Accepting that ‘There’s nothing either good or bad but thinking makes it so’ is mildly helpful but the wisdom is not explained very well. If thinking is also a crime, or poor thinking, negative thinking, then off I go again with the self-flagellation. However, if thoughts are unconscious, if such thoughts precede emotions, then they are extraneous, surely? They come at me about 60,000 times a day. My mind is never still and nor btw is yours. There is nothing we can do about this truth but what we can do is to ‘notice’ an emotion, an unconscious thought, to step back from it, to observe and acknowledge it and then make a choice, of action perhaps or maybe inaction. A decision made based on doing nothing much, just noticing, observing, watching or a considered decision that is not a dash for the safety net of positivity. Dashing into a response just gives that random emotion or unconscious thought all of the power, power over me, over you and it ultimately denies the existence of that sad, angry, fearful feeling which achieves two things. First it tells the thinker that he or she was wrong to think that way and second, it fuels up the ‘negative’ feeling for a far greater assault another day.

Bereavement brings so many thoughts and emotions. I want to wind time back and re-do or re-don’t many things. I have so many questions that will never be answered. Even when my relatively sane mind is busy on some project or even fast asleep, my unconscious is working away like a busy little bee so that my decision not to think about the somethings I regret, missed out on or wish had never happened just makes that bee very happy giving it full permission to fatten up the very things I don’t want to think about. Don’t think about an elephant. I know, you just thought about an elephant. But it isn’t just people like me with a dead husband of just a few months who are bursting with emotional chaos just now. The lockdowns, the indecision, the fear of catching the virus, all collude with inner confusion to confound so many of us. We hardly know what to think any more and it will take many of us long time to grow new confidence. And that is perfectly okay. Let us take the time. Let us let ourselves move at our own pace through whatever wilderness we wander, observing, noticing, but mostly not judging ourselves. Thoughts will come all the way up to that last breath. There is no stopping them, but, like a good sailor in a brisk breeze we can work with the thoughtweather. At times we can spill the wind, at others we can let the sails, fill fat-bellied, and just fly. At times we can moor in a peaceful cove, and at others, when the morning is fresh and the wind lively, we can weigh anchor and head far out to sea, laughing in the spray, exhilarated.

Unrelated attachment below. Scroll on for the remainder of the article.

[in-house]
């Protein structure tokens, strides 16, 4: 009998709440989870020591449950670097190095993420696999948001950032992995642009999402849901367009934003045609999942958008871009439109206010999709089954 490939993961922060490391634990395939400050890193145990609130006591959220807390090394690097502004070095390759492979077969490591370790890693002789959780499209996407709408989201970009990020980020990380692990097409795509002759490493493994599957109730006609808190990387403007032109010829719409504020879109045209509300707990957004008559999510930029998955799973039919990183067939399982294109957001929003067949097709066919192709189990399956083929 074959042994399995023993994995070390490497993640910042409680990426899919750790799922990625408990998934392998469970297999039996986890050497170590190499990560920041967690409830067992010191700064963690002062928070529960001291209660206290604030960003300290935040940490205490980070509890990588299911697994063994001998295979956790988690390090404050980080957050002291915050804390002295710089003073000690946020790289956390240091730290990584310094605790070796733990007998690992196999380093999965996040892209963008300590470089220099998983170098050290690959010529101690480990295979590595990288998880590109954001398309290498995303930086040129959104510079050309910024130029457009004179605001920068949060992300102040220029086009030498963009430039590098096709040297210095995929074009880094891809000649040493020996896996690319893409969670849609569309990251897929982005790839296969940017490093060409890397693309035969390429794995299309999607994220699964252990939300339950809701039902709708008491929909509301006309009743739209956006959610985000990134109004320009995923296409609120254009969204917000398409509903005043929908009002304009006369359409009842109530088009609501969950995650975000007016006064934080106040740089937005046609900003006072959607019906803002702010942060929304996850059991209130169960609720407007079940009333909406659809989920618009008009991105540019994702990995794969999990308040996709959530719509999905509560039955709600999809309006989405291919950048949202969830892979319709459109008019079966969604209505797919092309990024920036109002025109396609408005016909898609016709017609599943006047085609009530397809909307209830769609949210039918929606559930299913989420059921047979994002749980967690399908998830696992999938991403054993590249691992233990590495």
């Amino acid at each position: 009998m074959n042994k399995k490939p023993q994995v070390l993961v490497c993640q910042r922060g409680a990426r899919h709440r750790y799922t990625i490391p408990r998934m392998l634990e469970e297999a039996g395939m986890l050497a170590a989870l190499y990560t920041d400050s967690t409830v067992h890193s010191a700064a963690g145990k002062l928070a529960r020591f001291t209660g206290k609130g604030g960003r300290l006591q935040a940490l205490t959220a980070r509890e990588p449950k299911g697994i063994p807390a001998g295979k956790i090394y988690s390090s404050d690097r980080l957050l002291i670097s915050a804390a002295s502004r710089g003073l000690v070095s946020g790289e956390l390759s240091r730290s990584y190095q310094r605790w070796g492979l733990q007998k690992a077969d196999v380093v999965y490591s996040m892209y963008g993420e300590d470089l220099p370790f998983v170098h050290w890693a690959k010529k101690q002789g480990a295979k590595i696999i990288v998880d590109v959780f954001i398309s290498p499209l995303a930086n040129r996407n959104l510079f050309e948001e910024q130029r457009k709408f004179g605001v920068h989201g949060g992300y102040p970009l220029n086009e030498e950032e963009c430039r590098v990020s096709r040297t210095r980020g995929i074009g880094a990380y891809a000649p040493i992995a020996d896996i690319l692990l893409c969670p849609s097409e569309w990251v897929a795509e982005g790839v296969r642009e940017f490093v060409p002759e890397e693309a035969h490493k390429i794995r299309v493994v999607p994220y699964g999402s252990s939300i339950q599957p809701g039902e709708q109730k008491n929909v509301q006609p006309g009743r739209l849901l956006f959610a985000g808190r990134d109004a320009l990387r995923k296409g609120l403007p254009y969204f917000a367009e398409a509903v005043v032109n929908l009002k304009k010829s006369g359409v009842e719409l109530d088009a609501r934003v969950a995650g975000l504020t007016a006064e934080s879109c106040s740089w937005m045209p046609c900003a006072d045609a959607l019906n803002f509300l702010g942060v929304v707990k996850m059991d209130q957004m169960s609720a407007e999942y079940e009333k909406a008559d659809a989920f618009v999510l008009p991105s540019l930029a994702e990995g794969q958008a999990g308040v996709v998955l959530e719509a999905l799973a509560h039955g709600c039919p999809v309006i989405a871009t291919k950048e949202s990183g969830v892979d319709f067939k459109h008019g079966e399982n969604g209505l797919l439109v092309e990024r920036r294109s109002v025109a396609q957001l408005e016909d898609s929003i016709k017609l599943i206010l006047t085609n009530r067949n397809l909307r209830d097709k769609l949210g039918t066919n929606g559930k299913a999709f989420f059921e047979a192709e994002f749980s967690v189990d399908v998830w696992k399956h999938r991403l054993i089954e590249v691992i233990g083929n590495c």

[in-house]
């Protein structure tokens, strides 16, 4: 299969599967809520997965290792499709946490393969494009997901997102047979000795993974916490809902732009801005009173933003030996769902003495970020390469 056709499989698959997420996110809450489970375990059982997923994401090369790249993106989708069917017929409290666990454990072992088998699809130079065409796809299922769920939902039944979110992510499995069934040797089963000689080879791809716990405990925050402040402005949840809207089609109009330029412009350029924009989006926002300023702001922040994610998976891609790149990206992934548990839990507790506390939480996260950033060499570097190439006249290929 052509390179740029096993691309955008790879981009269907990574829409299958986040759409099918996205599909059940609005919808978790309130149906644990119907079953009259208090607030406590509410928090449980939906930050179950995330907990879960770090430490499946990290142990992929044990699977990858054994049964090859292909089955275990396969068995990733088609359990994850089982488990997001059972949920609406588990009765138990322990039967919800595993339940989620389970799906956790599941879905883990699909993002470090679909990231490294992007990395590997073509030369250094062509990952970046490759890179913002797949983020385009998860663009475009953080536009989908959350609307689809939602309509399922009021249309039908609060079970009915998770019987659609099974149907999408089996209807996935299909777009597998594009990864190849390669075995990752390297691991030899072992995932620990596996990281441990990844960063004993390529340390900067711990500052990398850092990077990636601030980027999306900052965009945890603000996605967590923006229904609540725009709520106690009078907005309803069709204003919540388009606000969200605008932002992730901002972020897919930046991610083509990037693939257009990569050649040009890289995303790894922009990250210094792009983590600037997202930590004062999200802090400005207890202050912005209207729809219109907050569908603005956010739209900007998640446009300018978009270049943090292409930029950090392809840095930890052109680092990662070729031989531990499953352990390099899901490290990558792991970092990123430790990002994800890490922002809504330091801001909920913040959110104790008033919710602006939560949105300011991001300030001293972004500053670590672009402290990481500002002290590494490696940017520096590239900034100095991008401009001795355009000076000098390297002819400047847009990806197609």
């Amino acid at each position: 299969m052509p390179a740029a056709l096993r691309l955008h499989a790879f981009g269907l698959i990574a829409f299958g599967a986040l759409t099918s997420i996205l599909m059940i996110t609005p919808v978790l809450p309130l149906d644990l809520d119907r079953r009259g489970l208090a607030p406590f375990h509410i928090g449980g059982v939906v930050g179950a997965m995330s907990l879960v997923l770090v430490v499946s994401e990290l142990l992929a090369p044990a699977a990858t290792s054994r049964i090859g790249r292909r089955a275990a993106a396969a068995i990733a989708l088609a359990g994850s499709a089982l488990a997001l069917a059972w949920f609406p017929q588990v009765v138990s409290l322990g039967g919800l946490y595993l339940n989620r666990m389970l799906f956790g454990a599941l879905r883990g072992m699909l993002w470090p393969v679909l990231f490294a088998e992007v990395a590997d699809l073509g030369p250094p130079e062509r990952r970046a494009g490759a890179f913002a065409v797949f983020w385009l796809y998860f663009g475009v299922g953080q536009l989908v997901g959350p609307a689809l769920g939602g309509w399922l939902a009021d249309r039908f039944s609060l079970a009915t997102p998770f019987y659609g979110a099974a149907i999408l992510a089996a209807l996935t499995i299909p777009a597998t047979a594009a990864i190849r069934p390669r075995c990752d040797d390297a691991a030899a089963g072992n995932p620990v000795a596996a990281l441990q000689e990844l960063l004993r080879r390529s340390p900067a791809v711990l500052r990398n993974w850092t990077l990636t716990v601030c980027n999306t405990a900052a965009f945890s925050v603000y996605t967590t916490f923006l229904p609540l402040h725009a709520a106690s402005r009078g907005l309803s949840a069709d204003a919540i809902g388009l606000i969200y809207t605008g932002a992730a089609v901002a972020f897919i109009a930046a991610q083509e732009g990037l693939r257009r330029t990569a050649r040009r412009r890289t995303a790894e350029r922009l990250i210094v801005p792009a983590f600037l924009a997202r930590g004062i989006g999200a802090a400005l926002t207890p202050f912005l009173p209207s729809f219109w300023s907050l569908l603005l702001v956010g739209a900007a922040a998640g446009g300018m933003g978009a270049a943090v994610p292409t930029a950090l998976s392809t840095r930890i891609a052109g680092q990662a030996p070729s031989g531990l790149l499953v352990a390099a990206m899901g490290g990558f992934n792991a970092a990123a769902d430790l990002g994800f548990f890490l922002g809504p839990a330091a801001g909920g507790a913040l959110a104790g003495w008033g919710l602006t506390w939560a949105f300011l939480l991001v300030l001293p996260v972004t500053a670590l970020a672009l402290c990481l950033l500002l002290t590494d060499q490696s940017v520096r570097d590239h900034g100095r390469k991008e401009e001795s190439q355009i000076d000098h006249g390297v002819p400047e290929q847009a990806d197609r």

In the time between birth and death there are we. I plan to live that time as the very best me I can possibly be.